ERIC Number: ED295114
Record Type: RIE
Publication Date: 1987-Aug
Reference Count: N/A
Values of Students and Faculty at an Interracial College.
Values of college students have been investigated with respect to both the impact of the college experience and as part of general cultural and generational variations. This study sought to investigate college student values at both entry and exit from college and in comparison to faculty values. The Rokeach Value Survey was administered to seniors, newly admitted students, and faculty at Marygrove College, a small, urban, interracial college. Values rankings were compared to Rokeach's 1973 sample and within the study's sample. The Marygrove student samples seemed to show the value pattern of the nonaffluent, black American as described by Rokeach. Compared to faculty, entry level students tended to rank higher conformity values and religious values. Seniors were similarly more religious than faculty and, while also more conformist than faculty, they were less conformist than were the freshmen. All groups showed a high ranking of equality. Since the faculty was all white and both student groups were racially mixed, the results may suggest an interactive effect on values, such that concerns which are dominant for black students have influenced the value hierarchy of both white students and faculty. Issues of race, socioeconomic level, adult socialization, and college education must be considered. (Author/NB)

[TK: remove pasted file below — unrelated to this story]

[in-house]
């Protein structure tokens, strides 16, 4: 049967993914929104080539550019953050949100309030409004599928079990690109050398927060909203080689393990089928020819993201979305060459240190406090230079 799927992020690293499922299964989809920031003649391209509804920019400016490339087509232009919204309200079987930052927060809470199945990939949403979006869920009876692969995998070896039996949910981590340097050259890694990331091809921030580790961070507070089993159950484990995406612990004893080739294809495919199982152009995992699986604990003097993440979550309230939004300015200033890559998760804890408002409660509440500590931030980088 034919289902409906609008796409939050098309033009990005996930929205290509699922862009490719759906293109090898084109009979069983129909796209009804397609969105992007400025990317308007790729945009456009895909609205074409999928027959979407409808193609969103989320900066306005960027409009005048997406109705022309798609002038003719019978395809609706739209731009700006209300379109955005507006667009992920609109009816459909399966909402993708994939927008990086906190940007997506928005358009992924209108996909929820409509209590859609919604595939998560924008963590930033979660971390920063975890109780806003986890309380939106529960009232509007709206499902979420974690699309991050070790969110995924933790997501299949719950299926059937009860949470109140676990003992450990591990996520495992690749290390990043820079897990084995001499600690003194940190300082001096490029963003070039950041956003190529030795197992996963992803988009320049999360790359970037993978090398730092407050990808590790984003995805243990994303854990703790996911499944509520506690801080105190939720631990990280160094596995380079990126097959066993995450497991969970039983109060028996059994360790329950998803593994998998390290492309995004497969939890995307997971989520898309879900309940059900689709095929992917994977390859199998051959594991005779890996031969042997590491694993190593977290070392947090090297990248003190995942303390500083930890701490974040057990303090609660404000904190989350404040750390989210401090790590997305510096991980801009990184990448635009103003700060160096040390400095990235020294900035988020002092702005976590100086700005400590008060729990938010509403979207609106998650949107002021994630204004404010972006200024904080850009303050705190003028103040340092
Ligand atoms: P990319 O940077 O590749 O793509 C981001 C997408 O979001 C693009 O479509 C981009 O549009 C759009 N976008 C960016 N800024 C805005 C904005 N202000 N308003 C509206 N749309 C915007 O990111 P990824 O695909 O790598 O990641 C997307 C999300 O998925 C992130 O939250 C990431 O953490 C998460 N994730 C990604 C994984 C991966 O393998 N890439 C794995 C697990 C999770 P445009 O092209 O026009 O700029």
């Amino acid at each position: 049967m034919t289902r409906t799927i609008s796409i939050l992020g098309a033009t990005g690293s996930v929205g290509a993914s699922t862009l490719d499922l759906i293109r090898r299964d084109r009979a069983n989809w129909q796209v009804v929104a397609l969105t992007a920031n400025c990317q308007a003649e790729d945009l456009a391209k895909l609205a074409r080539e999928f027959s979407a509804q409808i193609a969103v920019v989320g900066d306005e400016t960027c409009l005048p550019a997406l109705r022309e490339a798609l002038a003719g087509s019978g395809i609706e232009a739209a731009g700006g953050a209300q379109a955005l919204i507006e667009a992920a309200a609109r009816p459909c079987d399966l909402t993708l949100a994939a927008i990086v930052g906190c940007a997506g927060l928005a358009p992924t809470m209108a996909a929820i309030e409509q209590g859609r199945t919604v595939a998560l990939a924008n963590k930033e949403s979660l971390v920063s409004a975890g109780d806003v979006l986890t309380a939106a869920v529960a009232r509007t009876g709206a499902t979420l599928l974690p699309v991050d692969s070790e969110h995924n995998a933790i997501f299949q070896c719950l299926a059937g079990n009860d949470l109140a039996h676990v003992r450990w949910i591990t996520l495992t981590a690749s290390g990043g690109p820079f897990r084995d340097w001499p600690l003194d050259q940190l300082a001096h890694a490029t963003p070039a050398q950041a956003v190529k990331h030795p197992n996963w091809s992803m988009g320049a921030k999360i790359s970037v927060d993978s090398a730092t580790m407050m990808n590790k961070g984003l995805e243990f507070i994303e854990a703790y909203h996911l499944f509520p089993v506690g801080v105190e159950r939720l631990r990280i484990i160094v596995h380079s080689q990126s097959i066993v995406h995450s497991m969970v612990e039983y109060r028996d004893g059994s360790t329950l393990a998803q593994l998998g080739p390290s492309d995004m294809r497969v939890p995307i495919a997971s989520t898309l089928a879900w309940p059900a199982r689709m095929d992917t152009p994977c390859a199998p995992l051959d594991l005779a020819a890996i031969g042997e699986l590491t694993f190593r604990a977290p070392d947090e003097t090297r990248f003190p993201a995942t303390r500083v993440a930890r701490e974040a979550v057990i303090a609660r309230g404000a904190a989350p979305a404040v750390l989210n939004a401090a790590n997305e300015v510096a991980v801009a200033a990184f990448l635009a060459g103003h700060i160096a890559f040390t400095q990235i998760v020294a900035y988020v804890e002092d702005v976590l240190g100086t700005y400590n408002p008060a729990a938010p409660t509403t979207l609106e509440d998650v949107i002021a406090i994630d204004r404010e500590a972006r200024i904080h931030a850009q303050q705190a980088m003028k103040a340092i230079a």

Publication Type: Reports - Research; Speeches/Meeting Papers
Education Level: N/A
Authoring Institution: N/A
Note: Paper presented at Annual Convention of the American Psychological Association (95th, New York, NY, August 28-September 1, 1987).